Crypto Taxes in Germany
Some sales of crypto are taxed in Germany. Learn how to calculate crypto taxes in Germany for individuals and businesses.
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This article is part of TokenTax's Cryptocurrency Tax Guide.
The German Federal Central Tax Office or Bundeszentralamt für Steuern (BZSt) treats bitcoin and other cryptocurrency as private money for tax purposes. Crypto is not treated as foreign currency, legal tender, nor as property under the German Tax Acts.
The Federal Ministry of Finance (BMF) has also ruled that crypto transactions made by individuals are not subject to Value Added Taxes (VAT) for all EU member states. The German tax year is the same as the calendar year ending 31 December, and the deadline for paying taxes is 31 July.
The tax treatment of crypto in Germany as private money means that sales under 600 Euros have tax exemptions for individuals. Small transactions like these fall under tax law 23 EStG. For example, if you purchased 100€ worth of Bitcoin and sold it a few months later in exchange for 200€, the 100€ earnings would not be taxable.
If you hold your crypto for over a year as an individual, you do not have a tax liability on your earnings. In other words, for long-term holdings over one year, any increase in the value of your cryptocurrency is tax free. For example, if you purchased 100€ worth of Bitcoin and sold it more than a year later in exchange for 400€, the 300 Euro earnings would not be taxable.
Crypto sold after being held less than a year is subject to income taxes. Section 23 of the German Income Tax Act details the tax treatment of speculative transactions made with private money since crypto is classified as ordinary intangible assets.
The tax treatment of crypto trading falls under Section 22 of the Income Tax Act in Germany. If you are trading cryptocurrency, your net amount gained or lost at the time of the sale is the relevant amount taxed as income. It is a taxable sale whether you are trading one cryptocurrency for another crypto or if you are trading crypto into fiat currency (like into EUR). You are also allowed to deduct fees as part of the cost basis as well.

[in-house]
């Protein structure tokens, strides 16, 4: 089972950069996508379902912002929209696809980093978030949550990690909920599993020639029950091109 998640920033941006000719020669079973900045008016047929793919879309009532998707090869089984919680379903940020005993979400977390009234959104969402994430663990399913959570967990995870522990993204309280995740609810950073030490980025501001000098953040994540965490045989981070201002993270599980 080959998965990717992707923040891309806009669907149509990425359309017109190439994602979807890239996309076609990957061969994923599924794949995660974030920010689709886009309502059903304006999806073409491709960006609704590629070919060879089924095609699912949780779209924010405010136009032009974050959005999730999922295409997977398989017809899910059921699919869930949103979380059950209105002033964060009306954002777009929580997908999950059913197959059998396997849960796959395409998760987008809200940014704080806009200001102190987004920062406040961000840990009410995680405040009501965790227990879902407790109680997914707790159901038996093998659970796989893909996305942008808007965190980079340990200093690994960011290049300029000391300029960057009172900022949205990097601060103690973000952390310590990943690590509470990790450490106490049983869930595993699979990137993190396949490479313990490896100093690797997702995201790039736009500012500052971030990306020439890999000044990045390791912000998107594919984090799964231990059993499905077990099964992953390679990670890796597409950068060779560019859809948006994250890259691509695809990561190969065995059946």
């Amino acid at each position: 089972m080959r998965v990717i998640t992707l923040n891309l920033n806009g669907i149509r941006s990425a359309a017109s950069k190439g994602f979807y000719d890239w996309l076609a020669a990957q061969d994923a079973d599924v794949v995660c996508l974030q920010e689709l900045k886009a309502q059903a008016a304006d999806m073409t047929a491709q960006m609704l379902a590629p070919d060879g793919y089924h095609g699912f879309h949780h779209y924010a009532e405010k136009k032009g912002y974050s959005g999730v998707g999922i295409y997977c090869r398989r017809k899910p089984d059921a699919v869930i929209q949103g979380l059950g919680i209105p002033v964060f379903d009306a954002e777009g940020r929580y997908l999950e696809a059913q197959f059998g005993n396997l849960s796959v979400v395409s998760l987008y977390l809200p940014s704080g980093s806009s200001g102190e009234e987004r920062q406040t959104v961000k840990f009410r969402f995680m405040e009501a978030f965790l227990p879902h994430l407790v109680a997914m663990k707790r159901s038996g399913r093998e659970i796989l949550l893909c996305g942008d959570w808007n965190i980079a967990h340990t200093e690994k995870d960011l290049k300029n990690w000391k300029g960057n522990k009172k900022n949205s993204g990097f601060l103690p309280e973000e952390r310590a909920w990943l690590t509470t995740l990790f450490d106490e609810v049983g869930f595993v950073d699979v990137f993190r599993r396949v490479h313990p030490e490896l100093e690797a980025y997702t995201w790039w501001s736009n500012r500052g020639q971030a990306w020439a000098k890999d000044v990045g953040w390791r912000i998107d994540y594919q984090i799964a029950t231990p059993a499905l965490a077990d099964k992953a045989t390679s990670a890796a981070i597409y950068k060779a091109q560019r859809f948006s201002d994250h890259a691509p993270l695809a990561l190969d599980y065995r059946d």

In Germany, mining of crypto by individuals is taxed as other income under Section 23 of the Income Tax Act. Taxable amounts are the net profit on the crypto.
For example, if you are mining bitcoin, you are taxed on the sale price of your crypto at the time of disposition net the costs associated with mining it. Mining Bitcoin and other crypto as a company is subject to very different taxation rules covered in the business tax section of this article below.
Purchases of goods and services with crypto are treated the same as trading crypto in Germany. For example, if you acquire 8,000€ worth of bitcoin and purchase a motorcycle with that bitcoin when it’s now all worth 10,000€, you will be taxed on the 2,000€ net gain on that bitcoin as if it were income.
You could, however, avoid this tax if you held the bitcoin for a year before purchasing the motorcycle.
The required accounting method has not yet been clearly defined by the German tax authorities, but using the First in First Out (FIFO) accounting method has been common practice.
The German Tax Act clearly allows you to offset gains with past years’ losses and/or carry losses forward to offset gains in future tax years.
German income tax brackets range up to 45% for crypto traded by individuals. The married couple income tax brackets are simply double the single filer brackets.
|German income tax bracket||Tax rate|
|€9,409 – €57,051||14%|
|€57,052 - €270,500||42%|
Your crypto earnings are reported on the same income forms alongside your wages and any other sources of income.
German corporations are taxed depending on the type of legal entity, so their crypto holdings taxed similarly to other assets. These rules apply whether the company is an exchange platform, a crypto mining company, or simply a retail company accepting payments for goods and services in exchange for bitcoin.
If the company is a partnership, it is subject to income tax and its crypto holdings are taxed the same as for individuals. Limited liability corporations, public companies and other corporate entities are all subject to corporate taxes on their crypto holdings. Therefore, it is appropriate to consider the tax implications of legal entity choice for companies that plan on having extensive crypto holdings.
There are a few other key differences between the tax treatment of crypto for individuals and companies. Most importantly, there is no tax exemption for holdings of crypto over a year by a corporation as there is for individuals.
It is also a grey area as to VAT treatment of crypto payments to corporations, although many German tax lawyers advise that there should not be VAT on crypto exchanges for goods and services.
For more information on corporate taxation of cryptocurrency in Germany, Section 15 of the German Income Tax Act provides specific details. Additionally, Section 11 of the German Trade Tax Act may apply to cryptocurrencies. This section of the tax code discusses tax exemptions for de minimis corporate holdings.